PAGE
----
School Library Journal
Gr 6-9-In this unusual and unsettling retelling of Homer's Iliad, the events of the Trojan War are juxtaposed against modern newspaper headlines. On the left-hand pages, Agamemnon and Menelaus lead the Greeks against the Trojans and the hero Achilles sulks in his tent; collages of newsprint and grainy photos reporting recent wars and political crises fill the facing pages. The parallels that are drawn vary from appropriate to clever to ludicrous. For example, stalemate in the war between Greeks and Trojans is compared to stalemate in the Afghan war of 1987. Nancy Reagan's reliance on astrologers provides a counterpoint to the reading of omens by the ancient seer Calchas. Jarringly, the battle between Achilles and Hector is matched with the death of a homeboy in an inner- city shoot-out, and the destruction of Troy evokes headlines about the My Lai massacre in Vietnam. The idea of finding common behavior among human beings across the millennia is an intriguing challenge and adults reading the book with students may find many issues to discuss. However, many of the news clippings, chosen from the last four decades of modern history, will be unrecognized by today's teens. The heroism of Homer's ancient warriors, driven by duty, honor, pride and the will of the gods, is lost here. What comes across in Fleischman's fine retelling is the universality of the human qualities of greed, treachery, and violence. It may ring true in our 20th-century consciousness, but it is not Homer.-Shirley Wilton, Ocean County College, Toms River, NJ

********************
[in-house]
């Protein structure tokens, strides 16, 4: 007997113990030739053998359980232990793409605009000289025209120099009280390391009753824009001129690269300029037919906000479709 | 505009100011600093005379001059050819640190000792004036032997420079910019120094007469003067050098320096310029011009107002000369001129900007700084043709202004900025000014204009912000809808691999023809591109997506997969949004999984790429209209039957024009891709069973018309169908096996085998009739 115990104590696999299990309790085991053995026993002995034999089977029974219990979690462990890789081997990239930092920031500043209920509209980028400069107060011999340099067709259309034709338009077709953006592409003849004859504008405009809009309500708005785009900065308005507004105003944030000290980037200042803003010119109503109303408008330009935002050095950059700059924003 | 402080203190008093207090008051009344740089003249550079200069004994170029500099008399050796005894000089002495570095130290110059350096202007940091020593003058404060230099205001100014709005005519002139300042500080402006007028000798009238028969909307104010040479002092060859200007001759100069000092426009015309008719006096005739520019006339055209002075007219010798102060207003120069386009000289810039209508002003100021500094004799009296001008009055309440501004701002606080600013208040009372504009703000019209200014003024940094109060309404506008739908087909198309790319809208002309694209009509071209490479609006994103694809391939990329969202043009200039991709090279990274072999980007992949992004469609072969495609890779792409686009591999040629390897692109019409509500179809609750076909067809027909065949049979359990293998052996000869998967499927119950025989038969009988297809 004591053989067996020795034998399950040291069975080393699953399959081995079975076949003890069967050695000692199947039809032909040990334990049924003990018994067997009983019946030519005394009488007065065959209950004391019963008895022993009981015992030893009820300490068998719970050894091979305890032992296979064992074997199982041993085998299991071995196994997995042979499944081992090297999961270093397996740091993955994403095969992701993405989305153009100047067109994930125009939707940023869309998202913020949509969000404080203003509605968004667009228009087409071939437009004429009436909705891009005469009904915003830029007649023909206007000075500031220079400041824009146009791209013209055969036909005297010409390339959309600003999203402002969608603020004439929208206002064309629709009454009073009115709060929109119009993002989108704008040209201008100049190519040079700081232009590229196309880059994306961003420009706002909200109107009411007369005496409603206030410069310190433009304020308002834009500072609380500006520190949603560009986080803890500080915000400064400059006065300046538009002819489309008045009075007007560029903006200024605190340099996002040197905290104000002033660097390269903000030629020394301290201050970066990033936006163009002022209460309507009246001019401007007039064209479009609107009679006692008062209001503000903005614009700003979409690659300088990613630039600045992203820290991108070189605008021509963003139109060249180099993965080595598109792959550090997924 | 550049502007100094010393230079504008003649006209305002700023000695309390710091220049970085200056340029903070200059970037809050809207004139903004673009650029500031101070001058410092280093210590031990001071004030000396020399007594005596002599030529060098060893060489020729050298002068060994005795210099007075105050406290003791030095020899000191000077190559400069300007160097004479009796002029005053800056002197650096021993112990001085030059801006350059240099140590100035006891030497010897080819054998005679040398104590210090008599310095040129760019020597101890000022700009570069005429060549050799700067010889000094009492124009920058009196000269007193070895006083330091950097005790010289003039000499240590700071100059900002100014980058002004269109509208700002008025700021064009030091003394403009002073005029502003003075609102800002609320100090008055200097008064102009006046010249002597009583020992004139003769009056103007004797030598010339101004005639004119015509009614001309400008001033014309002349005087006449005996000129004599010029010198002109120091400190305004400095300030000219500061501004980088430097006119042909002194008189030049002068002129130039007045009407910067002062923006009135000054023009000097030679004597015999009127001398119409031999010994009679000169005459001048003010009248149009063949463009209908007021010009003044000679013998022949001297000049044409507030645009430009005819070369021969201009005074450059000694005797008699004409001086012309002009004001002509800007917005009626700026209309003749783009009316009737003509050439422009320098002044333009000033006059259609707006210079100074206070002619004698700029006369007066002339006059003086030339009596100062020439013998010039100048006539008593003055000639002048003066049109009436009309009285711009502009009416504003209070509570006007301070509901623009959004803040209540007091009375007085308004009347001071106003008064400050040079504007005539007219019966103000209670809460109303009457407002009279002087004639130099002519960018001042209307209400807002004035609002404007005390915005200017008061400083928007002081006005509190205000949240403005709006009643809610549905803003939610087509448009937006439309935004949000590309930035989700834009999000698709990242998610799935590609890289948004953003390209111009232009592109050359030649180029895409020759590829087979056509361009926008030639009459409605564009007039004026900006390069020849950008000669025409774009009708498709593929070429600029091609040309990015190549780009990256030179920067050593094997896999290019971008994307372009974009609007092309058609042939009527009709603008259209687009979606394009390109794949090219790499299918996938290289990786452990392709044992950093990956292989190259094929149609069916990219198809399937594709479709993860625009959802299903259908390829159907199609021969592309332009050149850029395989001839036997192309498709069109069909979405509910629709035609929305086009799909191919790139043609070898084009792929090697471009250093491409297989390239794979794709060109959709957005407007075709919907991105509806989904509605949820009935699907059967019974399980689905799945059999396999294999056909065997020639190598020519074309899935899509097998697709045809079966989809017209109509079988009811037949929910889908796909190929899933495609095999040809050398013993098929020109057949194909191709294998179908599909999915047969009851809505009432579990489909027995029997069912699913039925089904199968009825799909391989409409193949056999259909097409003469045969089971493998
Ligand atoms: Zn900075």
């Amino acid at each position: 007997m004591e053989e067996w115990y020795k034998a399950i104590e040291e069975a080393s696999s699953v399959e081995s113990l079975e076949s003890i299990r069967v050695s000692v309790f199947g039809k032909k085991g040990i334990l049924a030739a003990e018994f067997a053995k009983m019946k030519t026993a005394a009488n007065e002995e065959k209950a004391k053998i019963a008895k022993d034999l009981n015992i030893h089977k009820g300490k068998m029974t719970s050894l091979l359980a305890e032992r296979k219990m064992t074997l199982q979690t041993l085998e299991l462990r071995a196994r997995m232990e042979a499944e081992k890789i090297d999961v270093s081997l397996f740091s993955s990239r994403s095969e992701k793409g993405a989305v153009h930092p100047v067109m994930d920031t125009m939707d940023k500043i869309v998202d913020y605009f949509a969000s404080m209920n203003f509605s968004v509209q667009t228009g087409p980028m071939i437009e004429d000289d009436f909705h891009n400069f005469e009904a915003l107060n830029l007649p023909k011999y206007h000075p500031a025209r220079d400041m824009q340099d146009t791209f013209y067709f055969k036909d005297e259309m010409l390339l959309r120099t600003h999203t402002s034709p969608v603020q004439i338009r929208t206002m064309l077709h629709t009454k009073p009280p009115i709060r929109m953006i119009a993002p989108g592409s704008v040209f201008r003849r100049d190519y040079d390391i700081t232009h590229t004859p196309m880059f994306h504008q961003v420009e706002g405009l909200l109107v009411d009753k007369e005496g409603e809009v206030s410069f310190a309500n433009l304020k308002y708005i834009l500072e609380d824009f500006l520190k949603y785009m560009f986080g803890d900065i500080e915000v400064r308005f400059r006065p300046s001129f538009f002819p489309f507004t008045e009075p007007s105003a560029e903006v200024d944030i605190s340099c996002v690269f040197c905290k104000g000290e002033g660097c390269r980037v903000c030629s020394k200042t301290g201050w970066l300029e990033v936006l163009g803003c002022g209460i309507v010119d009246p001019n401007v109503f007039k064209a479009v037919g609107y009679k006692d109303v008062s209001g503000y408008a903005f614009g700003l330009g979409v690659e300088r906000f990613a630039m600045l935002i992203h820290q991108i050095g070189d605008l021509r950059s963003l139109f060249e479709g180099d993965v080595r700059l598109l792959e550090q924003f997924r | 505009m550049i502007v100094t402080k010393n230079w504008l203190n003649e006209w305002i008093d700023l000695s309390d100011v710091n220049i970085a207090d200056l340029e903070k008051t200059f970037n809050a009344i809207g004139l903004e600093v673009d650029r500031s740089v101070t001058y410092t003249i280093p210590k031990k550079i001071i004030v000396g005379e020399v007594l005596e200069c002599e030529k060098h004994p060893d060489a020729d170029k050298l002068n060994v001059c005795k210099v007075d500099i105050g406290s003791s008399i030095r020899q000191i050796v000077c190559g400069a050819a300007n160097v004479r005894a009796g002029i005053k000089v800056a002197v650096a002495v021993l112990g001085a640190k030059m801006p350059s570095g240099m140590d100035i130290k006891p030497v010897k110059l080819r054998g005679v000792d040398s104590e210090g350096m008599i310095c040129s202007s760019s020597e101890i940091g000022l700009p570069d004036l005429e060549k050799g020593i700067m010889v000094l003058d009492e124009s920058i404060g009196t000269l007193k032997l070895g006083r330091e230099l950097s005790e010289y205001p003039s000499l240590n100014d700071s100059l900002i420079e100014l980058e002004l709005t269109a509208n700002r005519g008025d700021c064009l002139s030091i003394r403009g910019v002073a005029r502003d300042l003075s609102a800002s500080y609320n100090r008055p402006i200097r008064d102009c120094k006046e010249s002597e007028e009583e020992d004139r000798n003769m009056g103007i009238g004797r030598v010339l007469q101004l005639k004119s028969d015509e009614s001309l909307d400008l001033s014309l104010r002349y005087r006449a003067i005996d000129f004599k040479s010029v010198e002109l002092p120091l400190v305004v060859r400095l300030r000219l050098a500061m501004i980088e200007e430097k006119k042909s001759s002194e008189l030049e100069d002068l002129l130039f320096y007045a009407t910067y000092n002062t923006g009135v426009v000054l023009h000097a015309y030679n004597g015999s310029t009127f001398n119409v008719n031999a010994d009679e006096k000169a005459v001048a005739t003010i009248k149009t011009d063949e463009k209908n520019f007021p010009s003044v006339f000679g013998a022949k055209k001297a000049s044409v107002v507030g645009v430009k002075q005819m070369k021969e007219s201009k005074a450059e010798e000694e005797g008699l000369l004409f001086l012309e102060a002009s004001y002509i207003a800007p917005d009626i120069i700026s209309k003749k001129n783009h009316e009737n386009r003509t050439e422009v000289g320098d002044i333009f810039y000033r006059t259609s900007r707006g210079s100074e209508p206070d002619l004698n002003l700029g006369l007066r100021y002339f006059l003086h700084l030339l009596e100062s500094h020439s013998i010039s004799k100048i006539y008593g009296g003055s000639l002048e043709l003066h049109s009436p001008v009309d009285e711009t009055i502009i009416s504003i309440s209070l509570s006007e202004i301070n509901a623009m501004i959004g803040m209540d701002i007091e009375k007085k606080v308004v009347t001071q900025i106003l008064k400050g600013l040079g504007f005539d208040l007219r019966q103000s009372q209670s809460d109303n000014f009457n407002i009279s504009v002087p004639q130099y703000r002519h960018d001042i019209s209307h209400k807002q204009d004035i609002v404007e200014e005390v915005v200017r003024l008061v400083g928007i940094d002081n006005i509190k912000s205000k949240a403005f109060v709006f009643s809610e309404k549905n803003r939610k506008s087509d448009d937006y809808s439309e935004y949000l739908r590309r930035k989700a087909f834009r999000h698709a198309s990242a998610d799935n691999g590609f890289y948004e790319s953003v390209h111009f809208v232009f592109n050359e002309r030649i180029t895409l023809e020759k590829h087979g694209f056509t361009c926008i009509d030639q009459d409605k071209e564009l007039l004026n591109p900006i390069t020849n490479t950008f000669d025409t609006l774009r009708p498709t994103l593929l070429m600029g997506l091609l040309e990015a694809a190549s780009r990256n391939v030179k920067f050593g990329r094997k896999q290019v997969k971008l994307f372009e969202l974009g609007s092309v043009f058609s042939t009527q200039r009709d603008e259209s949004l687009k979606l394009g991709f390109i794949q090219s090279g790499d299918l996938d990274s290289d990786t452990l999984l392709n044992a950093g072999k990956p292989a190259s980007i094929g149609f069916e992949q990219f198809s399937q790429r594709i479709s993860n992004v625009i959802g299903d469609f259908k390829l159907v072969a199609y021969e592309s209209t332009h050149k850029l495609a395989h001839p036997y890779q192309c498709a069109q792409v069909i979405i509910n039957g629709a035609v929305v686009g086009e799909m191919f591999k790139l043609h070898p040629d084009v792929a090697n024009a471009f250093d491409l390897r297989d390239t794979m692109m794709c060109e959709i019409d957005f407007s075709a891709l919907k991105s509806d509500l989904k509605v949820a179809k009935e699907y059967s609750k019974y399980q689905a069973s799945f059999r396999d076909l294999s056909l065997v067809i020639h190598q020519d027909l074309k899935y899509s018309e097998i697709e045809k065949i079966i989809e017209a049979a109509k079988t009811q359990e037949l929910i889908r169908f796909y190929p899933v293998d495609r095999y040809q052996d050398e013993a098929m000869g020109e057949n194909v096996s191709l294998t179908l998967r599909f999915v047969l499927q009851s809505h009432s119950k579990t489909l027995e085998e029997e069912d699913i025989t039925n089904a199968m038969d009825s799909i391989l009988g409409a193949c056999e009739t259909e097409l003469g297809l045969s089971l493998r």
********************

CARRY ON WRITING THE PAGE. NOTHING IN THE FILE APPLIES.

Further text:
The more things change, the more things stay the same--an aphorism this book proves very well. Newbery awardwinner Fleischman goes right to today's headlines and shows that the ancient world and our own are not so very different at all. He retells Homer's tale of the Trojan War, "The Iliad", in a brisk narrative that will capture kids' attention. But the interesting thing about this book is the immediacy of its design. Each text page, simply bordered, faces a collage of recent newspaper articles that relate to what's going on in the story. For instance, the gods' contest at which Paris chooses the most beautiful woman is faced by a lace-bordered newspaper article about the Miss Universe contest, complete with a photo of Miss New Mexico being crowned. The Greeks' final destruction of Troy is complemented by a collage of articles about the human cost of war, including a sepia-toned picture of a child crying bitterly. One can only imagine the work that must have gone into finding the appropriate articles to match the telling. One problem with the design is that often only the headlines of the articles can be read. Too bad--they intrigue enough to make kids want to read more. Obviously, there are myriad uses for this book, and teachers and librarians should have fun finding them. As Fleischman says, "My best teachers in school were those who could take a seemingly remote topic and show its connection to my own life." He's done that here.
Perhaps the ultimate model for making history relevant: Fleischman (A Fate Totally Worse Than Death, 1995, etc.) retells the major events of the Trojan War, while the accompanying collages show photos and newspaper articles and headlines from this century that in some way are similar to those ancient events.
The idea is so immediate and arresting that readers may wonder why it's never been tried before. The parallels Fleischman finds are sometimes obvious, sometimes clever, occasionally brilliant, and always thought-provoking. The tinted collages alone are neither entirely artistic nor totally useful; all the articles are cut off and some are hard to read, and while references are given in the back, few children will have the perseverance to look them up. The art makes the link and then moves on, but such purposeful editing of the modern incidents makes more of a gimmick of the idea than may be intended. No sources are given for the Trojan War events, which becomes noticeable when the author uses a variant of the Odysseus story that is not from Homer. Despite these minor drawbacks, this is a superb and often inspiring work.